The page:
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Systematic Review of Noncustodial Employment Programs: Impact on Recidivism Rates of Ex-Offenders

NCJ Number
Date Published
28 pages

The authors of this paper had the goal of assessing the effects of programs which were designed to increase employment through job training and/or job placement among formerly incarcerated persons, specifically those who have recently been released, in order to reduce recidivism.


The objective of this Campbell systematic review was to assess the effects of programs designed to increase employment through job training and/or job placement among formerly incarcerated persons (i.e., those recently released), aimed at improving employment and reducing recidivism. Searches of literature reviews by the first author were augmented by structured searches of nine electronic databases, including the Campbell SPECTR database of trials to identify random assignment studies conducted after 1970. Experts in the field were consulted and relevant citations were followed up. We report narratively on the eight eligible studies. More than 6,000 older youth (aged 16-17) and adults with prior contact with the criminal justice system participated in these studies. The analyses show that employment-focused interventions for ex-offenders in these studies did not reduce recidivism, although this group of random assignment studies is highly heterogeneous both in the type of employment program delivered and the individuals enrolled in the program. Thus, the results should not be generalized to former prisoners who are enrolled in employment programs after release. The studies are also mostly out of date and the average subject was not typical of persons released from prison in the U.S. in the early 2000s. Employment-focused interventions for former prisoners have not been adequately evaluated for their effectiveness using random assignment designs. A new generation of rigorous evaluations is needed to provide direction to policymakers as to the most effective combination of employment-related services for specific types of ex-offenders. Publisher Abstract Provided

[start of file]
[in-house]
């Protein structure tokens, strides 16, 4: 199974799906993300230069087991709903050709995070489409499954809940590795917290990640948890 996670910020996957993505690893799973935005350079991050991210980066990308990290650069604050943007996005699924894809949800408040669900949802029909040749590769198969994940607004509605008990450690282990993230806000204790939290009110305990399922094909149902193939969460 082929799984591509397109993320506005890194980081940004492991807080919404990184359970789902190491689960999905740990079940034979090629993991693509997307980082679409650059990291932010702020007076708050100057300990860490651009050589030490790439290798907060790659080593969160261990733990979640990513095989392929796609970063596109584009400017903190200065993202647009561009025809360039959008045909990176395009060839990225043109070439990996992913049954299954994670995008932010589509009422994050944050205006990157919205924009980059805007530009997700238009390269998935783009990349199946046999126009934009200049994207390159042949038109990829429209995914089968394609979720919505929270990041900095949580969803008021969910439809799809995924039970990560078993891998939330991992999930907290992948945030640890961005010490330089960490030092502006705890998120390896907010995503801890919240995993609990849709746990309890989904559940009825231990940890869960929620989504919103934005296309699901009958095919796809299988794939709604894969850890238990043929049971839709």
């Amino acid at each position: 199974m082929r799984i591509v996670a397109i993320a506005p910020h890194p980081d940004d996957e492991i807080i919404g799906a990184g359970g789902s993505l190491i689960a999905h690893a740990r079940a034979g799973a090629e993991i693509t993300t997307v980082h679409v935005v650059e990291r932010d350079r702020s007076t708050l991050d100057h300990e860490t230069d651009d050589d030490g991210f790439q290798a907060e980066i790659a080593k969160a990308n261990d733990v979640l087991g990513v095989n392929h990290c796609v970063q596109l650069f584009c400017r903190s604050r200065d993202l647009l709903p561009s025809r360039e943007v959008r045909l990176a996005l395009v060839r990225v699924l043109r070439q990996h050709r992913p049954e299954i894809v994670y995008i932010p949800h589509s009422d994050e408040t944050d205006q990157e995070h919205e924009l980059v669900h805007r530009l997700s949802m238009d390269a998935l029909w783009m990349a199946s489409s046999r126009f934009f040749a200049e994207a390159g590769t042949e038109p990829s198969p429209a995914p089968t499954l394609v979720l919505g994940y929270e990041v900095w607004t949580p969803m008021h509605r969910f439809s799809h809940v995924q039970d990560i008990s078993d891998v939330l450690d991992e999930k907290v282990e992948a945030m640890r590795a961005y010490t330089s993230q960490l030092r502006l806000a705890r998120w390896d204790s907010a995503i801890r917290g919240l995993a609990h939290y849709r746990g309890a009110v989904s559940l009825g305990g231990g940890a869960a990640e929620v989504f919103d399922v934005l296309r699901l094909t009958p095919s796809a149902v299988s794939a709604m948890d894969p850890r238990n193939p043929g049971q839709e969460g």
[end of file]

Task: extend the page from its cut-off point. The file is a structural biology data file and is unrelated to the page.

Date Published: January 1, 2006